Putin, Lavrov Set New Accents to Russia’s Case for War in Ukraine

Publication: Eurasia Daily Monitor Volume: 20 Issue: 12

Vladimir Putin at a meeting on the 80th anniversary of the Siege of Leningrad (source: Kremlin.ru)

In their parallel statements on January 18, Russian President Vladimir Putin and Foreign Minister Sergei Lavrov added some new elements and emphases to Russia’s case for its war against Ukraine. Their statements underscore the Kremlin’s double rationale for this war: a national war in the Russian tradition and an effort to overturn the West-centered international order.

Putin spoke to several audiences (arms industry workers, war veterans and self-styled investigators of war crimes) during a one-day visit to St. Petersburg (Kremlin.ru, January 18), while Lavrov provided a foreign policy roundup for Russian and international media in Moscow on the same day (Mid.ru, January 18).

Their new accents include: first, introducing the term “war” alongside that of “special military operation”; second, casting Europe as a recidivist enemy of Russia and, correspondingly, the Russian people as the collective victim; and third, openly acknowledging that Russia fights not simply against Ukraine but for a new international order writ large, correspondingly calling for a package negotiation with the West.

Prompted by questions from the audience to characterize the ongoing “special military operation,” Putin and Lavrov used the term “war” much to the surprise of Russian commentators. Putin’s rationalization: “Our special military operation is an effort to stop the war (sic).” Lavrov’s admission: “I do not shy away from pronouncing the word ‘war.’ This is our answer to the [West’s] hybrid war against us.”

These explanations hearken back to familiar Russian concepts: Putin’s to that of “coercion to peace”; both Putin’s and Lavrov’s to that of “escalating to de-escalate” (in this case, answering hybrid war with full-scale war). If the use of the term “war” persists at the official level, it would signal intentions to move away from the current “partial” mobilization to a fuller military recruitment effort.

Consistent with the “war” theme, Putin and Lavrov drew parallels between Russia’s past “Fatherland wars” and its current confrontation with the West. Both officials stipulated in almost identical words that Emperor Napoleon and Adolf Hitler each led the whole of continental Europe against Russia in 1812 and 1941–1945, respectively, in vain. Lavrov added that “just as Napoleon and Hitler … so has the United States formed a coalition of practically all Europeans against our country.” In Putin’s set-piece dialogue with his audience, “at least 11 European countries allied with Germany” were said to have participated in the blockade of Leningrad.

The Kremlin hints at presenting “Europe” with genocide claims on Russia’s behalf. According to Putin, “The [international] recognition of the genocide against the civilian population of the Soviet Union is an exceptionally important matter. At the Nuremberg Trials it was not possible to consider or even present the full evidence about this genocide. … Citizens of very many European countries committed crimes. We never raised this matter [until now] because we did not want to spoil our relations with these many countries.” Lavrov overbid, “The goal is the same: a final solution to the Russian question. Hitler wanted a final solution to the Jewish question.”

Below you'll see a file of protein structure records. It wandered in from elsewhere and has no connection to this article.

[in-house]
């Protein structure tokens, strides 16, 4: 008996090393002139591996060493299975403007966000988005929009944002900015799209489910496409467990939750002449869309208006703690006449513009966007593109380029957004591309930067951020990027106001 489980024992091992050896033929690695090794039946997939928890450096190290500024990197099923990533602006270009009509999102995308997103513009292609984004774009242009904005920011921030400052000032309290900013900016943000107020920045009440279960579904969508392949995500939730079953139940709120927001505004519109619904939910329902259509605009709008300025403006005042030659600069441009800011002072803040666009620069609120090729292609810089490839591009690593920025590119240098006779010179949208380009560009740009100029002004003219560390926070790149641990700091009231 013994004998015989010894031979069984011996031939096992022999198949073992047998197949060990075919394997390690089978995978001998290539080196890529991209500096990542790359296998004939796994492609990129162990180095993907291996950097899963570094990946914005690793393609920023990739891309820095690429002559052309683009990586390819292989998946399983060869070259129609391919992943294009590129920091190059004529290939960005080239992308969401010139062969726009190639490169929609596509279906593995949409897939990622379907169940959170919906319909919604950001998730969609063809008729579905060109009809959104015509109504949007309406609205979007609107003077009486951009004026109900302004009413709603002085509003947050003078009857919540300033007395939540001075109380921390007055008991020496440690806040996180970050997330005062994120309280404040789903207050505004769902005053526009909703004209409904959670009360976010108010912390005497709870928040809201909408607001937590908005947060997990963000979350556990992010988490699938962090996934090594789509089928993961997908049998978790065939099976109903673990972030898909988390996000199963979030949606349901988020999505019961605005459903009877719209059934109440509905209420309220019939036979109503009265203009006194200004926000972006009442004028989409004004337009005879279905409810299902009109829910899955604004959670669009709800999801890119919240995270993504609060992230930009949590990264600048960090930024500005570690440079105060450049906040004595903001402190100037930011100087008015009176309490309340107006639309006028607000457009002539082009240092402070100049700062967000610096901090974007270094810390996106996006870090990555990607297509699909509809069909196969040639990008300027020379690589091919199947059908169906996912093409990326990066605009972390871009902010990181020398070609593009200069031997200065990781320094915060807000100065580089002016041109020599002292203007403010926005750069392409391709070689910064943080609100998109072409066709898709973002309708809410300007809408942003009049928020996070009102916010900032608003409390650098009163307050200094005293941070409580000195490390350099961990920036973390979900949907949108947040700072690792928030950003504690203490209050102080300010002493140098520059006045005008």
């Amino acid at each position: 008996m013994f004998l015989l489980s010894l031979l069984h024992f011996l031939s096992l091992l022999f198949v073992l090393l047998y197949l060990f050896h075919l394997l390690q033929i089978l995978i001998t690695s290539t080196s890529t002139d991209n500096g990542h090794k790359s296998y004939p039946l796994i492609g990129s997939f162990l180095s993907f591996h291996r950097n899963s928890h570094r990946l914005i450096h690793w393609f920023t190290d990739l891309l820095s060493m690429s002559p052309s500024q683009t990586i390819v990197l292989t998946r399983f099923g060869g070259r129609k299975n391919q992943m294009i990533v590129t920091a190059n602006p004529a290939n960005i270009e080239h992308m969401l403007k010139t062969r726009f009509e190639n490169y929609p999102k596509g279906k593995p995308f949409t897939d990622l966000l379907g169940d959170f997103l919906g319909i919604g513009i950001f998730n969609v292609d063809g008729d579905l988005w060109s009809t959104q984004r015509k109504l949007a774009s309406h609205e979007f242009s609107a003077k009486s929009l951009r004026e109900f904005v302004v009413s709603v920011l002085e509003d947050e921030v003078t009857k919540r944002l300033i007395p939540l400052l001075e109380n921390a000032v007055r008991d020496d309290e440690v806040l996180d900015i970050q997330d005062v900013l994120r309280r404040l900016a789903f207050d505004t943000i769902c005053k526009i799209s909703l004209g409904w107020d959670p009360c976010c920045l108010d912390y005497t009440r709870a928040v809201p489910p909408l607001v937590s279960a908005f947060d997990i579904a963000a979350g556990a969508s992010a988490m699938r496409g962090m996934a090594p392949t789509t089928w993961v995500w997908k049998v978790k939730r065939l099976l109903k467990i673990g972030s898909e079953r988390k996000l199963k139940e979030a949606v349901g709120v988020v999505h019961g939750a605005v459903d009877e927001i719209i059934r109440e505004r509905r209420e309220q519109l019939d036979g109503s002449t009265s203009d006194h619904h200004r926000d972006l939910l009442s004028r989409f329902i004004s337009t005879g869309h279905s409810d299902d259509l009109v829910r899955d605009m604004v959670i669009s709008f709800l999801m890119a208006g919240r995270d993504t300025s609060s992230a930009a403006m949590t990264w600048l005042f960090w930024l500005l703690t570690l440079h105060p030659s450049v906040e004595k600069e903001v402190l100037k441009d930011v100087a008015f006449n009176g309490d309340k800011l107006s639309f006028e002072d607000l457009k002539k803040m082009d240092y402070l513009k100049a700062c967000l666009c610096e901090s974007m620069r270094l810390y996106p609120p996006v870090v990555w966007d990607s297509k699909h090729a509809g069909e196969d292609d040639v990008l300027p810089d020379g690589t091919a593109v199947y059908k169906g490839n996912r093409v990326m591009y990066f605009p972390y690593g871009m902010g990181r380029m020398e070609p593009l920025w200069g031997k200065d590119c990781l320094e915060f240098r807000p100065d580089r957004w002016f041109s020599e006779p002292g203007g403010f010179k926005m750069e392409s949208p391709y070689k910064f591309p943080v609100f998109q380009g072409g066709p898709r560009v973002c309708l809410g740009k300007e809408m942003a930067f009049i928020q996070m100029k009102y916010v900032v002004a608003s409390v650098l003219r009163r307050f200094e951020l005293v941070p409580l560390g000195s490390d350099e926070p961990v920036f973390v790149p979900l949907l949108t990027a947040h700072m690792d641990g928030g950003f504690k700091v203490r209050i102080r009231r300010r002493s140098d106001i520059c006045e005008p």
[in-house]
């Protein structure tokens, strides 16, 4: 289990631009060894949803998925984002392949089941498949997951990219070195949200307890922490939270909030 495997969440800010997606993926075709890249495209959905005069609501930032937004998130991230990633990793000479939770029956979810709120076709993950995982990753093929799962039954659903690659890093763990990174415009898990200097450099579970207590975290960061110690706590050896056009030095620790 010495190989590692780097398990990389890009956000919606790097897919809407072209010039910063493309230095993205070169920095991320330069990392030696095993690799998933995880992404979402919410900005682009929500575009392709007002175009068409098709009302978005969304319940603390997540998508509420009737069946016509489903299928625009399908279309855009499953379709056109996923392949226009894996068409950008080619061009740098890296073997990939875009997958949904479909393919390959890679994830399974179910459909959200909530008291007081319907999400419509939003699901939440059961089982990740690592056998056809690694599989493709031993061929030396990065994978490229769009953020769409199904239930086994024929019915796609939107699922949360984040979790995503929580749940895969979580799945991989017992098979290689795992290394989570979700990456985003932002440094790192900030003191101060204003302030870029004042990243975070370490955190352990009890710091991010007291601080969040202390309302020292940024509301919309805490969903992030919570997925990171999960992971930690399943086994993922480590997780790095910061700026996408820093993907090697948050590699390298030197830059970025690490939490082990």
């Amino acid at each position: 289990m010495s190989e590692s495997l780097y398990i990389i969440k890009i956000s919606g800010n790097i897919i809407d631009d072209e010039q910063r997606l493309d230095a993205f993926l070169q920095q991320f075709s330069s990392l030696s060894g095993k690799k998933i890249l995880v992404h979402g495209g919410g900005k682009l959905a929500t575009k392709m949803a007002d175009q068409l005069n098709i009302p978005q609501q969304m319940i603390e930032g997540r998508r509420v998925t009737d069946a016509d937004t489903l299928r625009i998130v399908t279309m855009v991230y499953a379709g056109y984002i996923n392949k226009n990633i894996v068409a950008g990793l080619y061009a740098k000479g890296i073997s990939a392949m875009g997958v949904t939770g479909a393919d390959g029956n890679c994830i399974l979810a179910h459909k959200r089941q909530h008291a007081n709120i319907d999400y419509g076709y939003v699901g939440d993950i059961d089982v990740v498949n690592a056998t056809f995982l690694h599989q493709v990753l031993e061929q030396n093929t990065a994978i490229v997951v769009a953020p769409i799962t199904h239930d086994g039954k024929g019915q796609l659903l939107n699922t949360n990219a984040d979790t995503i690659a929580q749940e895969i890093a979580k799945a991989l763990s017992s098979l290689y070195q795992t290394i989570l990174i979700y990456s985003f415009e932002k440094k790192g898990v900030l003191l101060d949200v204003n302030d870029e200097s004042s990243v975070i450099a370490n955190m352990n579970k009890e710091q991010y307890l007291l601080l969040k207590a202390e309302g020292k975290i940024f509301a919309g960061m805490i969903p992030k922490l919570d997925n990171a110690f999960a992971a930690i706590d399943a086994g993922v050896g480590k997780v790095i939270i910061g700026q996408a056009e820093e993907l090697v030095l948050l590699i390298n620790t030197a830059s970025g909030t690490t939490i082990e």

Portraying those two “Fatherland wars” as all-European wars against Russia is a novel interpretation. Analogies between the current situation and those wars (let alone “genocide” claims) are meant to define Russia in contradistinction with Europe and deepen the sense of victimhood and grievance officially inculcated to the Russian people. It all serves to intensify mobilization for the ongoing war.

Lavrov hinted repeatedly in his presentation that Moscow could negotiate directly with Ukraine under certain conditions. However, “this is not only about Ukraine, but about much more. It is, namely, about the struggle for a new international order.” Moscow would “consider and answer “serious proposals” from the West, but it rules out “negotiations with the West about Ukraine only.” Lavrov continued, “They might tell us, ‘let’s work out something about Ukraine.’ And everything else to be theirs? No. An honest conversation will be necessary.” This being about a new international order, Moscow evidently wants a package negotiation on the model it proposed in December 2021.

All these new accents come on top of Moscow’s usual messaging, supplementing and underscoring those efforts. It shows Russia’s war against Ukraine to be a form of war against the West writ large. Ukraine is Russia’s direct target; the West is the indirect, but ultimately, main target. Ukraine is the arena where Russia holds the advantage battling what it calls the “collective West.”